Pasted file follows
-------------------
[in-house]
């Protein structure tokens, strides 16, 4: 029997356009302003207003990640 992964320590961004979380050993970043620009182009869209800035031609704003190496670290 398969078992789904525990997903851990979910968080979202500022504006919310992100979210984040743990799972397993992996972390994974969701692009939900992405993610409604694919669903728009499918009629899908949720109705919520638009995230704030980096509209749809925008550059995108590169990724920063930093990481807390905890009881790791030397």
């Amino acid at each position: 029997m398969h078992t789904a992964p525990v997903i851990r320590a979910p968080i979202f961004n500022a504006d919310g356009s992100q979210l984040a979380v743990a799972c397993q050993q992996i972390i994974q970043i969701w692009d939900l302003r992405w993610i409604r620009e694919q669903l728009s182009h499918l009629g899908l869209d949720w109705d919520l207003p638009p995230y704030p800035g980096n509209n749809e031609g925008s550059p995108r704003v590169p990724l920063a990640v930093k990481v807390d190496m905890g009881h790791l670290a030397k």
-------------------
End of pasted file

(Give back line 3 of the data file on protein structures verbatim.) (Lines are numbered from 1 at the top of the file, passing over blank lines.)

């Amino acid at each position: 029997m398969h078992t789904a992964p525990v997903i851990r320590a979910p968080i979202f961004n500022a504006d919310g356009s992100q979210l984040a979380v743990a799972c397993q050993q992996i972390i994974q970043i969701w692009d939900l302003r992405w993610i409604r620009e694919q669903l728009s182009h499918l009629g899908l869209d949720w109705d919520l207003p638009p995230y704030p800035g980096n509209n749809e031609g925008s550059p995108r704003v590169p990724l920063a990640v930093k990481v807390d190496m905890g009881h790791l670290a030397k």